What are we, as an industry going work together on next?


Photo Credit: Josh Duplechian / TU

I don’t remember the first story I did on the proposed Pebble Mine in Bristol Bay, Alaska, and what a wildly stupid, potentially catastrophic deal that was.  Must have been at least 15 years ago for Field & Stream magazine.

Well, it looks like that dragon is dead, at least for now, thanks to a totally bipartisan (a harbinger of things to come?), focused, honest effort by hunters and anglers to make abundantly clear that mine was greed overlayed on one of the coolest wild places on this planet.

There’s more to do to permanently protect Bristol Bay, for sure. But now that the heavy lifting on Pebble is over, I’m left wondering, what are we all going to work on now?

I think that’s a something we all, as a fly-fishing industry, should address.

Bristol Bay and the anti-Pebble movement were so incredibly wonderful in the way that they galvanized and brought together the fly-fishing nation.  Orvis worked alongside  Patagonia… Patagonia in harmony with Far Bank … Simms worked in concert with Scott… and RIO worked with Scientific Anglers.  There, of course, were so many more collaborators. Magazines worked with magazines, websites worked with websites, conservation organizations worked with each other.  Normally competing for dollars and attention, all these entities locked on a common goal… and they achieved it.

This was the most profound, and important coalescence of the “tribe” of fly fishing, we have ever seen.  It’s the one thing I now very proudly hang my hat on in the context of hoping to tell my grandchildren someday… “yeah, I was a part of that.”

We don’t want to see that spirit of collaboration ever dissipate.  I don’t want people who love this sport to think, “Well… we did that,” and then move onto a siloed world of merely selling product, experiences, and stuff.

I think we need to identify the next great initiative, stick together, and take up another quest, for the sake of fishing.  To demonstrate that we are not a money-grubbing, rich-guy catering industry, and instead, we care about, and will commit to, conservation I think we must leverage this win, and endeavor to make more, even better, impact for the generations who follow us.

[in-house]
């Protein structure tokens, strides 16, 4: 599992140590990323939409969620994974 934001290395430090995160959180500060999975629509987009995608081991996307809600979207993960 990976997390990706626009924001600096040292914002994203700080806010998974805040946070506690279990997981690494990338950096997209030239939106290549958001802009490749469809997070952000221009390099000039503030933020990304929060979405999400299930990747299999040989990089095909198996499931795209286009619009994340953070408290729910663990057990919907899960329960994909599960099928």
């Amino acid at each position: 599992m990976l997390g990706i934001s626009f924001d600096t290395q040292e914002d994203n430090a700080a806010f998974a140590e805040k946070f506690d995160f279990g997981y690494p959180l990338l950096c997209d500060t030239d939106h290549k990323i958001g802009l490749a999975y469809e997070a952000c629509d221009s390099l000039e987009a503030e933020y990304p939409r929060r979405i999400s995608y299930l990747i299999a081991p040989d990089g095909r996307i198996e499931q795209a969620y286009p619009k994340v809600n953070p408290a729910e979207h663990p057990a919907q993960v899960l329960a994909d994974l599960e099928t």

So what’s it going to be?

Climate change?  Clean water rules? Public access?


Of course, all of the above.

But, as the press release from TU that follows this piece suggests, the best campaign prospect in our minds right now is the removal of the four lower Snake River dams that will lead to a rebirth of wild salmon and steelhead populations throughout their native range in the Pacific Northwest.


Because it’s the right thing to do.  These fish have delighted anglers and sustained native people for millennia. Construction of the dams, starting in the 1960s, threatens the very existence of the fishery.

Because we can win.  Science and logic are on our side. We know how to make the people who depend on the dams socially and economically whole, and…

We know what happens after dam removal. Consider the removal of the Elwha dam in Washington for example.  Dam there… no fish.  Dam removed… now fish.  Not rocket science.  And it didn’t take generations to see the results.  It already happened.

It will no doubt be a long, arduous process. There are many roadblocks and obstacles to cross.

But we can also win this one.  So long as everyone gets on board and we stick together.

Removal of the Lower Snake River dams should be the next campaign for the fly industry as a whole.  The next uniting cause.  We can do this.  But only if we focus and do it together.

-The AT editors


1 Comment

  1. I totally agree. The snake dams need to come down. Thanks for highlighting this issue. We would love to see it more in the national spotlight.

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